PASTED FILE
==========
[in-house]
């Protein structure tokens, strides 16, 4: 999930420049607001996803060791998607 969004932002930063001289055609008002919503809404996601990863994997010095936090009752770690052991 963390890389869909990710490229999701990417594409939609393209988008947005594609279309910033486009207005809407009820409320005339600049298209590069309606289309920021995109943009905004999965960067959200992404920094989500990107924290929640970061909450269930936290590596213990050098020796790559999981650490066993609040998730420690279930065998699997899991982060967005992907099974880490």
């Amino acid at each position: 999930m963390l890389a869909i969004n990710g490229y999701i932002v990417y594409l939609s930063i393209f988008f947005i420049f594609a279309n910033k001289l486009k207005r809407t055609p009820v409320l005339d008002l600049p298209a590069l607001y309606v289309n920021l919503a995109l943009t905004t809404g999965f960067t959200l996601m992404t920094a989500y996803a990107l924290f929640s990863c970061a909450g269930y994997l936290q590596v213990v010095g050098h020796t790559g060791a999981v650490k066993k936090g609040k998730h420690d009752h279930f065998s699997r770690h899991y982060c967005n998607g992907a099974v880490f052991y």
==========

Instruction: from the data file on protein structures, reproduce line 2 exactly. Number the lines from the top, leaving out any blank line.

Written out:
């Protein structure tokens, strides 16, 4: 999930420049607001996803060791998607 969004932002930063001289055609008002919503809404996601990863994997010095936090009752770690052991 963390890389869909990710490229999701990417594409939609393209988008947005594609279309910033486009207005809407009820409320005339600049298209590069309606289309920021995109943009905004999965960067959200992404920094989500990107924290929640970061909450269930936290590596213990050098020796790559999981650490066993609040998730420690279930065998699997899991982060967005992907099974880490």